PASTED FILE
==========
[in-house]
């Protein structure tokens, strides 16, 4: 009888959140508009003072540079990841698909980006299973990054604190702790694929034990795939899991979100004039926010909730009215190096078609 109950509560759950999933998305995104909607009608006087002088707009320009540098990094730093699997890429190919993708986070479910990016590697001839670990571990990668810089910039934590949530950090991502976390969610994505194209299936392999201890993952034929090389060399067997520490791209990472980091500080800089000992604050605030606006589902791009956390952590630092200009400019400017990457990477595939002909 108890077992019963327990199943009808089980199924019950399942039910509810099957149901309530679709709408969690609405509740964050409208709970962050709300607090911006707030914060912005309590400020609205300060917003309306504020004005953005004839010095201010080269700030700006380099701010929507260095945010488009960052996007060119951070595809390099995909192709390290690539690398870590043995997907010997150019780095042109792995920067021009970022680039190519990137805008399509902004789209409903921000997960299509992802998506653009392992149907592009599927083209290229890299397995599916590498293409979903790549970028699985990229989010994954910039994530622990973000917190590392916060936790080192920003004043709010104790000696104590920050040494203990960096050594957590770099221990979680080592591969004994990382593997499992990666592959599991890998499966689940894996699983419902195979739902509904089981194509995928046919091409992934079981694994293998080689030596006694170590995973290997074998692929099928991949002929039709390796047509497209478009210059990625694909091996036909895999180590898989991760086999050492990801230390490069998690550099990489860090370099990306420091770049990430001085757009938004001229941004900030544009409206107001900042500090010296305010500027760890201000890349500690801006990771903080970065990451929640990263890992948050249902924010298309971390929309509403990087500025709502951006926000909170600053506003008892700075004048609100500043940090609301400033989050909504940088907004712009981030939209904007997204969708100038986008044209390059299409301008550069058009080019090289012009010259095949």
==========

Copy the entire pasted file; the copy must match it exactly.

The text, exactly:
[in-house]
């Protein structure tokens, strides 16, 4: 009888959140508009003072540079990841698909980006299973990054604190702790694929034990795939899991979100004039926010909730009215190096078609 109950509560759950999933998305995104909607009608006087002088707009320009540098990094730093699997890429190919993708986070479910990016590697001839670990571990990668810089910039934590949530950090991502976390969610994505194209299936392999201890993952034929090389060399067997520490791209990472980091500080800089000992604050605030606006589902791009956390952590630092200009400019400017990457990477595939002909 108890077992019963327990199943009808089980199924019950399942039910509810099957149901309530679709709408969690609405509740964050409208709970962050709300607090911006707030914060912005309590400020609205300060917003309306504020004005953005004839010095201010080269700030700006380099701010929507260095945010488009960052996007060119951070595809390099995909192709390290690539690398870590043995997907010997150019780095042109792995920067021009970022680039190519990137805008399509902004789209409903921000997960299509992802998506653009392992149907592009599927083209290229890299397995599916590498293409979903790549970028699985990229989010994954910039994530622990973000917190590392916060936790080192920003004043709010104790000696104590920050040494203990960096050594957590770099221990979680080592591969004994990382593997499992990666592959599991890998499966689940894996699983419902195979739902509904089981194509995928046919091409992934079981694994293998080689030596006694170590995973290997074998692929099928991949002929039709390796047509497209478009210059990625694909091996036909895999180590898989991760086999050492990801230390490069998690550099990489860090370099990306420091770049990430001085757009938004001229941004900030544009409206107001900042500090010296305010500027760890201000890349500690801006990771903080970065990451929640990263890992948050249902924010298309971390929309509403990087500025709502951006926000909170600053506003008892700075004048609100500043940090609301400033989050909504940088907004712009981030939209904007997204969708100038986008044209390059299409301008550069058009080019090289012009010259095949």